Starting this project I was not really sure what I would expect. I had talked to my grandparents and other older people who had immigrated to the states, but that was back in the “Good Ole Days”. I had never met someone my age that had come to the United States in his or her childhood. I am so glad that Hector was the person that I was paired with for this presentation. I did not really know what to expect, and I was very nervous.

Before I began, I had asked some people on campus about Hector, and I did not hear a single bad thing. I was told things like “Hector is a strong leader”, “he is so nice”, and “he has a strong voice”. After meeting Hector and learning about his life, I realize that he is an amazing person.

Hector taught me something that I will never forget. A person should not be categorized by their documentation in a country. People are not illegal, people are humans, and should be defined by themselves, not by if they are “legal or illegal”.

Hector is a strong activist that fights for not only his rights, but also the rights of other immigrants in the United States. He has won many awards, and is fighting for equal rights for all students on Drake’s campus. Hector is graduating in May of 2015, and will be continuing to make the world a better place through his activism.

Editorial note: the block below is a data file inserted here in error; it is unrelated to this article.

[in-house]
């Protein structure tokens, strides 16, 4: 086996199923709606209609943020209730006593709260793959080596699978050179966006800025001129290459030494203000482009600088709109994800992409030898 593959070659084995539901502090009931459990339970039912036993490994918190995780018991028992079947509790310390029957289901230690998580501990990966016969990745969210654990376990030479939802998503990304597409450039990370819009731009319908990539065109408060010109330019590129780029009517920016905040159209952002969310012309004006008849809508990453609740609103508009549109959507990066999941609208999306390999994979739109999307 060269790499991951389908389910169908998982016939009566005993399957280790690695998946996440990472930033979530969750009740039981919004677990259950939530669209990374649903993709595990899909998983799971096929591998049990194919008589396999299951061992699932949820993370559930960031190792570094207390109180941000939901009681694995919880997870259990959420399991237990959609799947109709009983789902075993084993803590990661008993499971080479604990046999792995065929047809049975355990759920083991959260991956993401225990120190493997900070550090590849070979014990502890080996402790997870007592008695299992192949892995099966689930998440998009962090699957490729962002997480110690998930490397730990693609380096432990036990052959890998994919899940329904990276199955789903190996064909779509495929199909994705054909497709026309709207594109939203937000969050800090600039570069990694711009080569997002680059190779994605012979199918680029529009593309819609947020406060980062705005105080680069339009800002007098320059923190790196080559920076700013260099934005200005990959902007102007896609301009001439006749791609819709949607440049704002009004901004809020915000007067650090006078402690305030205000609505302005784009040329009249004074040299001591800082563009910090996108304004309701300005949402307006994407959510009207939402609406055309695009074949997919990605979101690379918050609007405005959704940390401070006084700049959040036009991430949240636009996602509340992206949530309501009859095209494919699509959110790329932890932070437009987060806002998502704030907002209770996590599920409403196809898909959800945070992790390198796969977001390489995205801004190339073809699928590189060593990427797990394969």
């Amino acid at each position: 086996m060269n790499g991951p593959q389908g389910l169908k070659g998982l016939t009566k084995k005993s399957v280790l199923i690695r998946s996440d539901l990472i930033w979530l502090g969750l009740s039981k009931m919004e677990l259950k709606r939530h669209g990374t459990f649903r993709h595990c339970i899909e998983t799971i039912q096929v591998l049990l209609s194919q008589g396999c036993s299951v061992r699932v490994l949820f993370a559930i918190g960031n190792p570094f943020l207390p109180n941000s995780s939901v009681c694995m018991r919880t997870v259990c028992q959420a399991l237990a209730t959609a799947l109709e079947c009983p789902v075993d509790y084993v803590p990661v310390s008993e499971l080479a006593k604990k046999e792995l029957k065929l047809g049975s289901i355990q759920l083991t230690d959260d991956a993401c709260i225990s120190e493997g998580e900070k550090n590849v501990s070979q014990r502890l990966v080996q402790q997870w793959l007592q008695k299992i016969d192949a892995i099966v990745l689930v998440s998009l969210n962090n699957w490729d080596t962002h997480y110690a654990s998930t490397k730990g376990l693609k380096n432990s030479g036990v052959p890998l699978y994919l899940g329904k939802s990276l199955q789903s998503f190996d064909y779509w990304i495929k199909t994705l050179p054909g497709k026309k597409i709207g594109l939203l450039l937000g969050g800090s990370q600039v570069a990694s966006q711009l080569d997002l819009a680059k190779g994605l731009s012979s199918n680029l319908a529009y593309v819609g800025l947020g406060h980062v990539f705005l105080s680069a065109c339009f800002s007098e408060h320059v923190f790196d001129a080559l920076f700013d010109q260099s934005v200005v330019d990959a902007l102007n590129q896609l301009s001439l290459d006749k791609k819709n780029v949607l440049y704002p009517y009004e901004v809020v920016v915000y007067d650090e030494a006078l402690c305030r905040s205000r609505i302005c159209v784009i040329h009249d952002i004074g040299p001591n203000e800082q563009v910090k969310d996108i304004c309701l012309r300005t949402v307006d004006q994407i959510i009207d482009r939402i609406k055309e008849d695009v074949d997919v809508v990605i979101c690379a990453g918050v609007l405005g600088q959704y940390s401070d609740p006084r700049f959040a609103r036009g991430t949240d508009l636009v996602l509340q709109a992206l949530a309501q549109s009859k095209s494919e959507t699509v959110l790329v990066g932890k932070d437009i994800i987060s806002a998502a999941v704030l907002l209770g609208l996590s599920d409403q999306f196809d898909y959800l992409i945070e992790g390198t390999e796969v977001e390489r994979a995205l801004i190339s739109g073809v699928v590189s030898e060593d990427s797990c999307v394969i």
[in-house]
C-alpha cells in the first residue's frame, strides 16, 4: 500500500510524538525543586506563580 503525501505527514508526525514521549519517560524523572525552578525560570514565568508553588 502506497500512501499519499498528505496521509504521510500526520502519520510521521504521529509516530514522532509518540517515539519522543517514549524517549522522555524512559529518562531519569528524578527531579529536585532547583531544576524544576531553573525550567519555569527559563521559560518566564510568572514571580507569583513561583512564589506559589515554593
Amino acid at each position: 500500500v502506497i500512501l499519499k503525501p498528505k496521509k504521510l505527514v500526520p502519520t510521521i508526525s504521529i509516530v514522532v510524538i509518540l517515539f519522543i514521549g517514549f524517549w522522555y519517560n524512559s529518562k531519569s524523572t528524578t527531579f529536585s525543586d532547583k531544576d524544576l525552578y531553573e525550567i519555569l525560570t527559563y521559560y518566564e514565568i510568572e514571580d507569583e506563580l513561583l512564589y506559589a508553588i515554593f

My mind has been opened to what it is like to be an immigrant, and what it is like to be an activist. I can now see the progress as a country and as a school that we have made, but I can also see the changes that we will have to make in the future to ensure that everyone has equal rights.

I can’t wait to see where Hector ends up in life, and what else he does to better the world. I am also very thankful that he let me get a glimpse into his life so that I was able to create this oral history to show others.

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